Edward J. law

The name David Shelleman does not figure large in Kilkenny history. He was one of the many ‘ordinary' citizens who left little or no mark, just a part of city life in the eighteenth century. He might not have been noted even now if the writer had not an interest in markets.

He came to my notice through an advertisement1 which he placed over 200 years ago and which I reproduce here as an interesting catalogue of just some of the multitude of items which might be sold by a general dealer in a provincia1 Irish city in the eighteenth century:-

  • DAVID SHELLEMAN, DEALER, WHO lately kept a Standing at the Market Cross, Kilkenny, -begs leave to inform his friends and the Public, that he has now opened shop in the house wherein Edmond Mullowny lately lived, opposite the Tholsel in High-street, where he has laid in a large assortment of the following goods, viz. Linens, Lawns, Cambricks, Muslins and Gauzes; silk Handkerchiefs of all kinds; English and Irish Ribbons; striped and plain. Kentings and Kenting Handkerchiefs, red and blue stamped Handkerchiefs; buck and policat ditto; silk and cotton ditto; Sunday Monday and Chequer Handkerchiefs; Chequers and stamped Linens for Aprons; printed Linens and Cottons for Gowns; Bed Ticken, Sacking, and Market Linens; Stuffs, Poplins and Calimancoes; striped Linens and Cottons for Waistcoats; Worsted and Yarn Stockings; Garters, Pins, Needles, Threads, Tapes, and Laces; Shrouding and Pipes; Hops, Scithes, and Scithe-Stones; Reaping-Hooks; Shears and Scissars; Shoe, Knee, and Stock Buckles; Knifes and Razors; Horse-flames and Lancets; Teas and Sugars of all kinds; Writing paper, and several kind of School Books together with several other Articles in the dealing way, too tedious to insert; all which as he is a new Begginer, he is determined to sell at the smallest profit.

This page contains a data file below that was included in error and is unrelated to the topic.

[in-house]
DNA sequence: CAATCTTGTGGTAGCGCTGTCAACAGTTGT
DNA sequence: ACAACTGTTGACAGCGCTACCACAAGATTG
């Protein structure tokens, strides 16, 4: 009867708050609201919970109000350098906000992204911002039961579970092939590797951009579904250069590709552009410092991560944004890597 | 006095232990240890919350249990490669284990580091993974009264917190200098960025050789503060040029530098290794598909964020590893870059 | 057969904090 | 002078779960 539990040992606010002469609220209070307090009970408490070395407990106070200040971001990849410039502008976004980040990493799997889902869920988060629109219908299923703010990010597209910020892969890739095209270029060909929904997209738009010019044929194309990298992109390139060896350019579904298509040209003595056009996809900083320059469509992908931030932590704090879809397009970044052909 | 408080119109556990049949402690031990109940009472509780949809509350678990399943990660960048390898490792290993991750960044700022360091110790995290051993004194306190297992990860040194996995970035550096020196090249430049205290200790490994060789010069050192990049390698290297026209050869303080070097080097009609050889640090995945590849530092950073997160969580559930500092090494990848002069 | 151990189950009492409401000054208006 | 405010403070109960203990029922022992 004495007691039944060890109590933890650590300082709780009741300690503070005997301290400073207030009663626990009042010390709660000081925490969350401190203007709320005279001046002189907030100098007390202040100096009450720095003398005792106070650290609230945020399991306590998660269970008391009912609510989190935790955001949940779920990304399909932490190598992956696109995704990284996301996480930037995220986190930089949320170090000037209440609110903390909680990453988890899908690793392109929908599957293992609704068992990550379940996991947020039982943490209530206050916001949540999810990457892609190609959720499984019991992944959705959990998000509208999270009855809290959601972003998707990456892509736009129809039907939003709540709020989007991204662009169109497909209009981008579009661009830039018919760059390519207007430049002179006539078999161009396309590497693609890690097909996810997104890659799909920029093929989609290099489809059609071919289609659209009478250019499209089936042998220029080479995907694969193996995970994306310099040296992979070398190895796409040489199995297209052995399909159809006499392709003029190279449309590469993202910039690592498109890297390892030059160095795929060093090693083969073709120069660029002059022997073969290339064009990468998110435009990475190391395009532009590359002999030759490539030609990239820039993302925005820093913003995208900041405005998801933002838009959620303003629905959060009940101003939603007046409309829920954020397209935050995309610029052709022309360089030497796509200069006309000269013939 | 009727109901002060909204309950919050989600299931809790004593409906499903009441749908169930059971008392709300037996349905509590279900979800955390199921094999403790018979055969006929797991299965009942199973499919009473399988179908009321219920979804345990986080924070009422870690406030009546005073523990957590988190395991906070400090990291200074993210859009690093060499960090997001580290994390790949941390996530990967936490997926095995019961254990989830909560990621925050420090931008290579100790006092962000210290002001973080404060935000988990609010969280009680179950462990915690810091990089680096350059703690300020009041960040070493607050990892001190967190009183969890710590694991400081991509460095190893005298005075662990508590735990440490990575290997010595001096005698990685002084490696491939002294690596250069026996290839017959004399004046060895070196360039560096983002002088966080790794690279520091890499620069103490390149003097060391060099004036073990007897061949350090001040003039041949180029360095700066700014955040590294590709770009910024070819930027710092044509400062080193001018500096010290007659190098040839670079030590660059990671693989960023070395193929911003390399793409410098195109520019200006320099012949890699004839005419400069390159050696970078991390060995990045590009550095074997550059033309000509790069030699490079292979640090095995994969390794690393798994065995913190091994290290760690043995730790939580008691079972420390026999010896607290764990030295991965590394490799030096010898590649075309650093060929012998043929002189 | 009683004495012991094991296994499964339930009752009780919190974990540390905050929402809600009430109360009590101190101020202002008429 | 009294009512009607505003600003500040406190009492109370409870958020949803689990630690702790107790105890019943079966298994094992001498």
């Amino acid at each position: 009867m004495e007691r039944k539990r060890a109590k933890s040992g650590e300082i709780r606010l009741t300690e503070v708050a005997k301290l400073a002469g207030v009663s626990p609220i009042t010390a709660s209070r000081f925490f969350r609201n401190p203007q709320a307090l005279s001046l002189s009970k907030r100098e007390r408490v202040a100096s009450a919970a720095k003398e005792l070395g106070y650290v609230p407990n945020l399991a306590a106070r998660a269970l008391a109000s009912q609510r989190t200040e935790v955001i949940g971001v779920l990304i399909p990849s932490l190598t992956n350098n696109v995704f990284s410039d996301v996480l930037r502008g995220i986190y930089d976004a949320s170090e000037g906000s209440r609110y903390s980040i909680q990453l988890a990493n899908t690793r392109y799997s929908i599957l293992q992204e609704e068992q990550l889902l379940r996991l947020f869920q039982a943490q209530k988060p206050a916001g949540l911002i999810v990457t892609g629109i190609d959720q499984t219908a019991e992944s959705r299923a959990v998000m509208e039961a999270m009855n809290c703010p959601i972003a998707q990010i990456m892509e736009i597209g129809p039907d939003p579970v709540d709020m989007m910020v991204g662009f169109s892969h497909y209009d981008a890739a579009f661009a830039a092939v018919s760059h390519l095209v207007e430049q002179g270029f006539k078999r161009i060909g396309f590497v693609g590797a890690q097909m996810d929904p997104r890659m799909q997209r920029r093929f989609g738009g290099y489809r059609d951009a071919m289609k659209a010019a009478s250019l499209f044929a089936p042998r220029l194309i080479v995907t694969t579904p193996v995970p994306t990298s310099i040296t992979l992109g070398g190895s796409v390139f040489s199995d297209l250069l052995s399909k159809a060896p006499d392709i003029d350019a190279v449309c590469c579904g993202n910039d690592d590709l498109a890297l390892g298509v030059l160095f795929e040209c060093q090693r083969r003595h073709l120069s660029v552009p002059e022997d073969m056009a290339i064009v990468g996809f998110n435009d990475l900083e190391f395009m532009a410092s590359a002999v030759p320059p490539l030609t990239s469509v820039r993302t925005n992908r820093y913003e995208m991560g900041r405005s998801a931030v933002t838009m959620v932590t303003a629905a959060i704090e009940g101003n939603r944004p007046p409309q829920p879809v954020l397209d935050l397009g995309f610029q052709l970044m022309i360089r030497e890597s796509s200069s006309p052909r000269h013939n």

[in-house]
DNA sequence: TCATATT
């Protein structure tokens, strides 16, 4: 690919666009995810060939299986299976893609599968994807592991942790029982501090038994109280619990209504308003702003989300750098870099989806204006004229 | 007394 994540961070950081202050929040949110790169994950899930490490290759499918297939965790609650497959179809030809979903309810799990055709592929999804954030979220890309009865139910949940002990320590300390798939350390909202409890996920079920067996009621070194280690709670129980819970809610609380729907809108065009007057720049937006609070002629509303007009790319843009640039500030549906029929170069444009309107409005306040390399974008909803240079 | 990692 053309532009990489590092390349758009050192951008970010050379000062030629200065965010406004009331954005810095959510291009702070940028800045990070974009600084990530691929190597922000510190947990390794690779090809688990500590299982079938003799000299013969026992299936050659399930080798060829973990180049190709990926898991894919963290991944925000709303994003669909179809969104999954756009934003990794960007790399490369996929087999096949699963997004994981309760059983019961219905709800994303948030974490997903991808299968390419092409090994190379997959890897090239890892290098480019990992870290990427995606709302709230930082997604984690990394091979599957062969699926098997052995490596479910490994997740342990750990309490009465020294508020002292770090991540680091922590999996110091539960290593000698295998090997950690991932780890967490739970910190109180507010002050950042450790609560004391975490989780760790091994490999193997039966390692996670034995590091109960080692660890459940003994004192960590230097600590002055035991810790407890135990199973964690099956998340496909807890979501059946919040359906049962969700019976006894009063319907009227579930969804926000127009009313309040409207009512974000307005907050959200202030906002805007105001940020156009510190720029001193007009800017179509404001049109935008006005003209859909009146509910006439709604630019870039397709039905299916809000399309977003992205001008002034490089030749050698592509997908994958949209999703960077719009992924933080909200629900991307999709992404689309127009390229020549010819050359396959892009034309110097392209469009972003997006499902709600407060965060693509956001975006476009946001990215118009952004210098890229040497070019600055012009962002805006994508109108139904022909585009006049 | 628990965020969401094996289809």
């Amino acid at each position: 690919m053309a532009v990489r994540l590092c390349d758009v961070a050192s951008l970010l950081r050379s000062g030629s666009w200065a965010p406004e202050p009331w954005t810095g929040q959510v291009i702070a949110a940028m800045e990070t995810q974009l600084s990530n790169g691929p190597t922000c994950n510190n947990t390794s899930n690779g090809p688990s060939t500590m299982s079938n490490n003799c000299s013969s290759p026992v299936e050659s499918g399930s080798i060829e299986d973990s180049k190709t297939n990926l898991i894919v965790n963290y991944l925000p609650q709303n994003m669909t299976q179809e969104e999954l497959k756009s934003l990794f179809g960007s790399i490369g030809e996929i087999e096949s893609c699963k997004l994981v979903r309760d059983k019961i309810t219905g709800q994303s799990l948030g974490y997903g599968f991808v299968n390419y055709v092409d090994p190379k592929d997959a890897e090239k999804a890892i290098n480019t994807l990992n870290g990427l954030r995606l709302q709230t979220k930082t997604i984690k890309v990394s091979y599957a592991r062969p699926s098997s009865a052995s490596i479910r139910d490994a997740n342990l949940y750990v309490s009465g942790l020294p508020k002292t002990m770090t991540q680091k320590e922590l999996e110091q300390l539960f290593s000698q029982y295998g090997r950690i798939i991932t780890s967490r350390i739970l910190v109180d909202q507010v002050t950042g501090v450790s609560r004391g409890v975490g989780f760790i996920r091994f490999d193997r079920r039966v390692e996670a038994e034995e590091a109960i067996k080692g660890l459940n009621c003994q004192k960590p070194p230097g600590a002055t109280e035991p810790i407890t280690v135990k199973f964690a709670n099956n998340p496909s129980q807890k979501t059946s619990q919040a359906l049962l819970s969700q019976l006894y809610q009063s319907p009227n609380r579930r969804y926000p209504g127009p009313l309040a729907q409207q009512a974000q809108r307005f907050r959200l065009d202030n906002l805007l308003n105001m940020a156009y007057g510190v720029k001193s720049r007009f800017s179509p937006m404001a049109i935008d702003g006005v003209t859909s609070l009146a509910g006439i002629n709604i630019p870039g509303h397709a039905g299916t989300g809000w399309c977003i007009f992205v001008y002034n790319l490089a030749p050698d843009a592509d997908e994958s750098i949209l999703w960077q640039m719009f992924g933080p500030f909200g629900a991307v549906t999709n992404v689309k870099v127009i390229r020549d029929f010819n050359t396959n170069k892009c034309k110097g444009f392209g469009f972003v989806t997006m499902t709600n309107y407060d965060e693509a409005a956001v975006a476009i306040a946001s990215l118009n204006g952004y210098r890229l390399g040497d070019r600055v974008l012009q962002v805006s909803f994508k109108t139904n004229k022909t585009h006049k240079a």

Said SHELLEMAN will give the highest price for all kinds of Feathers and Quills; old Gold, Silver and Silver Lace; old Brass and Pewter; Calf, Lamb, Kid, Goat, Otter, Fox and Martin's Skins; Buck-Horns, Bees Wax, Horse-Hair, Trums, and Pig's Brushes; He will also be constantly supplied with Geese Feathers of the best kinds, which he will sell very reasonable. July 5, 1769.

  • This advertisement was of interest to the writer in showing parallels with retailing development in England at a similar period, with small traders commencing activities on a market stall, with the minimum of overheads, and, as a clientele was built-up, progressing to a shop in the same area.

    Soon after I had this first encounter with David I read the announcement2 of his marriage:

  • 9.8.1769 Married, last Thursday, at Garrynaman, near Kells, Mr David Shelleman of this city, merchant, to Miss Anne Comerford, daughter to Mr Richard Comerford of said place, an agreeable, young girl with a handsome fortune.
  • So, David Shelleman was making his way in the world. It must have been a period of great excitement for him. The launch of a new trading venture, with prospects that he might some day join the ranks of the great commercial figures of the city, and, sharing the excitement a new young wife whose fortune, we may suppose, would be of great benefit in the establishment and expansion of the new shop.

    How quickly fortunes can change! A week later the newspaper which had carried the joyful news of the marriage had to record3 the mournful news of their parting:

  • 16.8.1769 Died, last Friday, Mrs Anne Shelleman, wife of Mr David Shelleman of High Street, merchant. She was an agreeable young woman whose death is much lamented by all her acquaintances, and is the more affecting as she was married but eight days before.
  • One would have felt that such devastation was as much as one man should have to bear. However, a few months later his resolution was again called on. In April 1770 David’s creditors announced4 the sale of his stock in trade and it seems that the new enterprise on which he had embarked less than nine months earlier was at an end. We cannot know the reason now, but it would not be surprising if it resulted from the tragic loss of his wife.

    So David Shelleman comes into our view and passes from it. History, over two hundred years ago, but poignant none the less.


    1 Finn’s Leinster Journal 2 Aug 1769.

    2 Finn’s Leinster Journal 9 Aug. 1769.

    3 Finn’s Leinster Journal 16 Aug. 1769.

    4 Finn’s Leinster Journal 21 Apr. 1770.




    Page revised 22 June 2001